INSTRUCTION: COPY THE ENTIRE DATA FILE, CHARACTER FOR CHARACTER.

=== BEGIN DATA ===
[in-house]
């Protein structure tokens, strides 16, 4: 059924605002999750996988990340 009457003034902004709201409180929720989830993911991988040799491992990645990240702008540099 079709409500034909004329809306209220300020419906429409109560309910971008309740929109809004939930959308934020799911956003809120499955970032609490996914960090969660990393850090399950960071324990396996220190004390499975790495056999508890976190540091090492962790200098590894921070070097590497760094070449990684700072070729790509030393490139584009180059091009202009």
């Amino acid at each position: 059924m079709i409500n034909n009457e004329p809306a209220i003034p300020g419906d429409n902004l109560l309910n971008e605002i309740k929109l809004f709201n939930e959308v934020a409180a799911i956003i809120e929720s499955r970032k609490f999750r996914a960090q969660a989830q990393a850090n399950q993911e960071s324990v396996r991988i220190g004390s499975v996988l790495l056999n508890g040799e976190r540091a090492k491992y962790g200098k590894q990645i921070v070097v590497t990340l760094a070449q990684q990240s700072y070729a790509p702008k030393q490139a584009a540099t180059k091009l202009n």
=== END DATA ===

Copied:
[in-house]
């Protein structure tokens, strides 16, 4: 059924605002999750996988990340 009457003034902004709201409180929720989830993911991988040799491992990645990240702008540099 079709409500034909004329809306209220300020419906429409109560309910971008309740929109809004939930959308934020799911956003809120499955970032609490996914960090969660990393850090399950960071324990396996220190004390499975790495056999508890976190540091090492962790200098590894921070070097590497760094070449990684700072070729790509030393490139584009180059091009202009």
């Amino acid at each position: 059924m079709i409500n034909n009457e004329p809306a209220i003034p300020g419906d429409n902004l109560l309910n971008e605002i309740k929109l809004f709201n939930e959308v934020a409180a799911i956003i809120e929720s499955r970032k609490f999750r996914a960090q969660a989830q990393a850090n399950q993911e960071s324990v396996r991988i220190g004390s499975v996988l790495l056999n508890g040799e976190r540091a090492k491992y962790g200098k590894q990645i921070v070097v590497t990340l760094a070449q990684q990240s700072y070729a790509p702008k030393q490139a584009a540099t180059k091009l202009n």